FOUL PLAY: Five Cities That Want Taxpayer Money To Finance Pro Sports Stadium Boondoggles | Sports Ethics: Harrison, J. | Scoop.it
Jason Harrison's insight:

The ultimate in underhanded administrative tactics in sports; the one where the owners and management appeal to a city, county, or state to help them pay for a new stadium for the team or they are out of there.

 

Nevermind the fact that it adds to the bottom line of the CEO, and that unless you tie up all the loose ends he can still bolt himself and sell to another owner who may not be so agreeable.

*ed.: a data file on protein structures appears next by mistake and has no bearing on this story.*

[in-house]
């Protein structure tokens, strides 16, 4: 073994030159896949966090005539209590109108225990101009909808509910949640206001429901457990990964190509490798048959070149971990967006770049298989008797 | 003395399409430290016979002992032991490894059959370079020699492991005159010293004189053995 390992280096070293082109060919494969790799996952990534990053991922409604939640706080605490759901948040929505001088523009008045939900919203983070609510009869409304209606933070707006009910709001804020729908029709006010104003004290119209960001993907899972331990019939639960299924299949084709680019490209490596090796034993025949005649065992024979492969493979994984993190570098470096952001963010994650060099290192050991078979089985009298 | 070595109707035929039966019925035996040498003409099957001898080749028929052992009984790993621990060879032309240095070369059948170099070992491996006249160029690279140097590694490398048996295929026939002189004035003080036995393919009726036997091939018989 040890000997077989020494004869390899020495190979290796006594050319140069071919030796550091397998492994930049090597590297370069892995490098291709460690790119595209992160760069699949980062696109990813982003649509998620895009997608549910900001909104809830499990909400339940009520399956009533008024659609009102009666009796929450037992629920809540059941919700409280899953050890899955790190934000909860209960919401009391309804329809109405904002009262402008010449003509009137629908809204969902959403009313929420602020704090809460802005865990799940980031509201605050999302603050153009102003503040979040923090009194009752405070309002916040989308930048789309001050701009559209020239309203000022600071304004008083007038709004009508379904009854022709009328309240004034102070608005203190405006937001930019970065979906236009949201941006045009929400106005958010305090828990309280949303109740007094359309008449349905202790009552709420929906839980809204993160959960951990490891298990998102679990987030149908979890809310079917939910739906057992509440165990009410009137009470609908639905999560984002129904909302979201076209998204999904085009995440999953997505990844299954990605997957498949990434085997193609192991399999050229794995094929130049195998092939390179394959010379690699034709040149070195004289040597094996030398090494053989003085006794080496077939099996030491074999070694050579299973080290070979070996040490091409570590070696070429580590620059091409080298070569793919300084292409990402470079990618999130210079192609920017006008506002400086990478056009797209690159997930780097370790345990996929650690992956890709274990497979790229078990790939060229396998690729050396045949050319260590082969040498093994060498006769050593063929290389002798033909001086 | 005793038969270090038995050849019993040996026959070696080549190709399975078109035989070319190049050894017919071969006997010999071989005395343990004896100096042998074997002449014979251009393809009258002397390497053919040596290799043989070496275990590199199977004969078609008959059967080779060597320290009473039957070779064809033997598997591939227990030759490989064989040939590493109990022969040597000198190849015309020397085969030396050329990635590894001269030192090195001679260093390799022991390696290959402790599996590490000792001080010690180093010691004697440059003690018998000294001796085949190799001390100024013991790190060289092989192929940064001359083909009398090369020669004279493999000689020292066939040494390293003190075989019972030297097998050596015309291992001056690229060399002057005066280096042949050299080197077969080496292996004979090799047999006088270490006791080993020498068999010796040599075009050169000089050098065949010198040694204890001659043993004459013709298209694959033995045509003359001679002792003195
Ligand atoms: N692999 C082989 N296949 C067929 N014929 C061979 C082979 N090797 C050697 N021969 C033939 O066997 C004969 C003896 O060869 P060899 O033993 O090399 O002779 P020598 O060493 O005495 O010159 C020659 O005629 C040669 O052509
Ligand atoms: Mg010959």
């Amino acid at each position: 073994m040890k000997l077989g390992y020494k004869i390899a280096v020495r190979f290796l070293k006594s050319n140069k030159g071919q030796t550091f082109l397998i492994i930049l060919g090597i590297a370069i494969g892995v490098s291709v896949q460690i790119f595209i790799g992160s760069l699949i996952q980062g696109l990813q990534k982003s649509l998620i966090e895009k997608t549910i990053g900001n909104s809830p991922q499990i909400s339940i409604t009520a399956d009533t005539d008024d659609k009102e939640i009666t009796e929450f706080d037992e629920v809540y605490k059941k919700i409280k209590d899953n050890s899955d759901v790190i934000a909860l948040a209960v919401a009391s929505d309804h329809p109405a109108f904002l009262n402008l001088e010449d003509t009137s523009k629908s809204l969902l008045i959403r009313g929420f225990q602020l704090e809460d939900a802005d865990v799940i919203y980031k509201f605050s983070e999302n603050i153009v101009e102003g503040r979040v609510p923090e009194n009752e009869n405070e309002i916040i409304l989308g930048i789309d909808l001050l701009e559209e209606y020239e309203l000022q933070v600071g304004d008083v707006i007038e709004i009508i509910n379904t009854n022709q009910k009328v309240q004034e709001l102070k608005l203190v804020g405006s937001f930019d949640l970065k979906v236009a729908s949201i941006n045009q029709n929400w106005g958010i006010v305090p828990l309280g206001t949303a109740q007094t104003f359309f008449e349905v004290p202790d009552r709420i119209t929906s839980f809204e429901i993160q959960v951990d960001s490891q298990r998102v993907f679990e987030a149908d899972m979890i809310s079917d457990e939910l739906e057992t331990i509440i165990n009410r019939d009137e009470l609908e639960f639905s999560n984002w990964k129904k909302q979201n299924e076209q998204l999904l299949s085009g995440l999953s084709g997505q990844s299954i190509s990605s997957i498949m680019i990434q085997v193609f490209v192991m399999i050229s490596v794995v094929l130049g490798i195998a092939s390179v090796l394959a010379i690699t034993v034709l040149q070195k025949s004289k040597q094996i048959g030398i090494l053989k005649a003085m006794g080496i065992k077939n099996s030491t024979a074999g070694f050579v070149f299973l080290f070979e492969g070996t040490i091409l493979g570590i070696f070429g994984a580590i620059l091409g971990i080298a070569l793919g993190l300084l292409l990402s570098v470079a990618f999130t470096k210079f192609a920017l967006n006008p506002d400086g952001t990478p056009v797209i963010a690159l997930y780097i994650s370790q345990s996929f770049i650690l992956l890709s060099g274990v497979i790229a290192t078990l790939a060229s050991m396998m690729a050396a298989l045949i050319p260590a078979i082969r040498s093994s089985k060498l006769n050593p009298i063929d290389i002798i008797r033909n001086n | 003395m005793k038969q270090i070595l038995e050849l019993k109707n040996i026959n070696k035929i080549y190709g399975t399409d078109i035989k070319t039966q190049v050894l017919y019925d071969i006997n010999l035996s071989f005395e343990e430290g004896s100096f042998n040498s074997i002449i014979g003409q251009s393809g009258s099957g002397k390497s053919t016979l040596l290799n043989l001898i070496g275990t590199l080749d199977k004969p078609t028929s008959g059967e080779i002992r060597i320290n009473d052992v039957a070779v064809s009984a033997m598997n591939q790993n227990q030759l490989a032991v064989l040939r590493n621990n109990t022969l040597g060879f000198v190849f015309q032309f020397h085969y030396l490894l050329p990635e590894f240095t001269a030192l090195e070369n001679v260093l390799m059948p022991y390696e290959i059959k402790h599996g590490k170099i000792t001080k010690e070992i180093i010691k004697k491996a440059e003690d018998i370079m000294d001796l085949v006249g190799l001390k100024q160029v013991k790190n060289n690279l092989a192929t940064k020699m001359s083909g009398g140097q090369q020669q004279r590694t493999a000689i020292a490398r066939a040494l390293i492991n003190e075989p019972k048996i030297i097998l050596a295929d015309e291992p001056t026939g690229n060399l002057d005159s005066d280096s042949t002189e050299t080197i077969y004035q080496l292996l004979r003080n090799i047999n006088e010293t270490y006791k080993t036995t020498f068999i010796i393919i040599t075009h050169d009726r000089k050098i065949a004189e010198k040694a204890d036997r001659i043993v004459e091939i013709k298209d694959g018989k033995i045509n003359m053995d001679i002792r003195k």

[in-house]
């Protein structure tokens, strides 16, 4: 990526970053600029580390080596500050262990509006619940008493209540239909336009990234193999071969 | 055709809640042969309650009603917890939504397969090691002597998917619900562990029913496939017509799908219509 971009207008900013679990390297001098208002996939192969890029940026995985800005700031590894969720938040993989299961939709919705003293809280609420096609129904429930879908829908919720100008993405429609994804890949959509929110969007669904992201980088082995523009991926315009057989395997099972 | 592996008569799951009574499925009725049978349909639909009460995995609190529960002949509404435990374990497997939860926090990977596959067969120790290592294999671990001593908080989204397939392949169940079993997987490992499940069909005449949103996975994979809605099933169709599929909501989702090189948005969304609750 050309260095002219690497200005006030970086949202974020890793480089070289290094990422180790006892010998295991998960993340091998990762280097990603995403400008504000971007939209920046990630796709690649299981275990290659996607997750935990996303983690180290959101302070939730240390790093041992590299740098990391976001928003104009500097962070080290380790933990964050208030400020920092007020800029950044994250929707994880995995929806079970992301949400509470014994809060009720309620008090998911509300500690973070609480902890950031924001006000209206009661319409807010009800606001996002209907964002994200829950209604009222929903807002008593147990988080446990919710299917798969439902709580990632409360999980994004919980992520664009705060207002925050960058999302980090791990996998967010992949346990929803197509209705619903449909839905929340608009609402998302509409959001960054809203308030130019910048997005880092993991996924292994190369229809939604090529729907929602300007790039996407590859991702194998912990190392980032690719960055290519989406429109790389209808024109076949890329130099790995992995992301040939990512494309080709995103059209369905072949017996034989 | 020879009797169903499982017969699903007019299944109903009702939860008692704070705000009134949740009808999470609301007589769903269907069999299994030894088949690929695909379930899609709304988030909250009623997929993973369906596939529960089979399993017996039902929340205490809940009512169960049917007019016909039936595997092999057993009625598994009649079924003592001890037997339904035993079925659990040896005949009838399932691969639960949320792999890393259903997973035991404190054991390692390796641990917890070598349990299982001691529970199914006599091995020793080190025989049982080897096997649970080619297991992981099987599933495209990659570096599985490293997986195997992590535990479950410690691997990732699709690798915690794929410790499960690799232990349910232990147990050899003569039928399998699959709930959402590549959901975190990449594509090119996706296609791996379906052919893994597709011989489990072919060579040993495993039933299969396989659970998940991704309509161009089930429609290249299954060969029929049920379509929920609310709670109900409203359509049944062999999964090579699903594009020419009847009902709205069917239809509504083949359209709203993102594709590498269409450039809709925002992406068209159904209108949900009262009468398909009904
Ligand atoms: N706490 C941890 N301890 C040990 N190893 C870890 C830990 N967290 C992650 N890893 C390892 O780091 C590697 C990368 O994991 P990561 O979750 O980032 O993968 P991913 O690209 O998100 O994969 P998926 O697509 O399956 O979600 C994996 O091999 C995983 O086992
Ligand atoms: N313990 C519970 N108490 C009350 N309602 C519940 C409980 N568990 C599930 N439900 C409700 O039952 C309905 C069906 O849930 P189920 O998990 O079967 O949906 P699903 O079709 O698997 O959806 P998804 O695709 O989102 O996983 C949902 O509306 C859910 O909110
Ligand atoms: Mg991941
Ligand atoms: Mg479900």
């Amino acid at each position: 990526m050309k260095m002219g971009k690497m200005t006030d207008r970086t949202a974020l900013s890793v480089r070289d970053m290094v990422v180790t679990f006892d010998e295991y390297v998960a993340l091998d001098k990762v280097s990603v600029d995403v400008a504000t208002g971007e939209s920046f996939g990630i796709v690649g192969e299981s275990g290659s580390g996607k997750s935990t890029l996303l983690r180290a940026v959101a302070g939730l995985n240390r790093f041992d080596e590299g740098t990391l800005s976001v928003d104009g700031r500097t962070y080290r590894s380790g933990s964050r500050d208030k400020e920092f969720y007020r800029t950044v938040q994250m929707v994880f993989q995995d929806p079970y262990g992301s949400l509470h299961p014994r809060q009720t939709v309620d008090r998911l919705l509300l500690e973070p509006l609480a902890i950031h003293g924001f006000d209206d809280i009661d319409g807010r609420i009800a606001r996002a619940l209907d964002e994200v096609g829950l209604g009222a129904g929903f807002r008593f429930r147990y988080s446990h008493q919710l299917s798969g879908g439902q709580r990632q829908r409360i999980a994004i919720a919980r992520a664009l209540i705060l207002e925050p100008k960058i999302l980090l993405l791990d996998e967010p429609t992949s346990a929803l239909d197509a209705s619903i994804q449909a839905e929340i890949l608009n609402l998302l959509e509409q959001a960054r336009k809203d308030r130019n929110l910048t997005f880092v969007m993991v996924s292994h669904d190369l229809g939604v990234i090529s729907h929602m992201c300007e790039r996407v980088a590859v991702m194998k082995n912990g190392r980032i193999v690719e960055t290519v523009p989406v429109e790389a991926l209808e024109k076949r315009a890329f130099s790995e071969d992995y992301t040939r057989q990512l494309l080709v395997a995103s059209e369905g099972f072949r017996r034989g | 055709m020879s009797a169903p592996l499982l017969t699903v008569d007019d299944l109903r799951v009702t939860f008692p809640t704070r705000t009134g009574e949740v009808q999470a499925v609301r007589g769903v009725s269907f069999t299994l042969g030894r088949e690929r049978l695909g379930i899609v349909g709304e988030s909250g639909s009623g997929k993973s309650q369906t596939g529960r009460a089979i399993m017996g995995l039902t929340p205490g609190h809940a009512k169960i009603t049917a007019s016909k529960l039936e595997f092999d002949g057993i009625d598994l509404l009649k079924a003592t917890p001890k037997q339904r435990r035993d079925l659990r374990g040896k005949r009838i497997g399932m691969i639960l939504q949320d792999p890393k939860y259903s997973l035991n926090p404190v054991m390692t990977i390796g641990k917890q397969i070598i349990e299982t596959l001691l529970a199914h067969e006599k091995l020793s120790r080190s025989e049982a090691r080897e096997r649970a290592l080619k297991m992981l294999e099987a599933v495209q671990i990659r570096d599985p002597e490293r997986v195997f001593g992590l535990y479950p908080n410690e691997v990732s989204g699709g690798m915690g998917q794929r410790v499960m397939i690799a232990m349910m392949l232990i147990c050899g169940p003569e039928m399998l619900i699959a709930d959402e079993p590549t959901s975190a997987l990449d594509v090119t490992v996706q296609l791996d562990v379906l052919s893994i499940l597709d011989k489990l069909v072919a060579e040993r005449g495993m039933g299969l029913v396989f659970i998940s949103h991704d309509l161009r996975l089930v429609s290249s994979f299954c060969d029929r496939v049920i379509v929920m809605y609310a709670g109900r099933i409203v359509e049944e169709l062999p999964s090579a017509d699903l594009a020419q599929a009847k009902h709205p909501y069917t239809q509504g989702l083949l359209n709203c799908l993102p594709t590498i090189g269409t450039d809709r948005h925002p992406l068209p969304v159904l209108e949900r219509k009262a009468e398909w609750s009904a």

Poor Minneapolis, and Minnesota as a state in general, have been fleeced in this way by college football, baseball, hockey, the NBA, and now the NFL as well. Why should folks pay for a stadium for your team that is worth hundreds of millions of dollars? Use your own money, bub.

 

This is about as ethically and morally abhorrent as it gets in the sports world. We complain so much about PEDs, but very little is said about the teams fleecing their own fans.

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‘Anti-doping puritanism is killing sport’ | Tim Black | spiked

‘Anti-doping puritanism is killing sport’ | Tim Black | spiked | Sports Ethics: Harrison, J. | Scoop.it
Jason Harrison's insight:

In this article we have a very interesting take: an ethics professor says we should chill out about doping and PED use. The primary point here, for me, is that the crusade (and failure) against PEDs has resulted in everyone who does well being under suspicion, which is terrible for both the sport and the fans.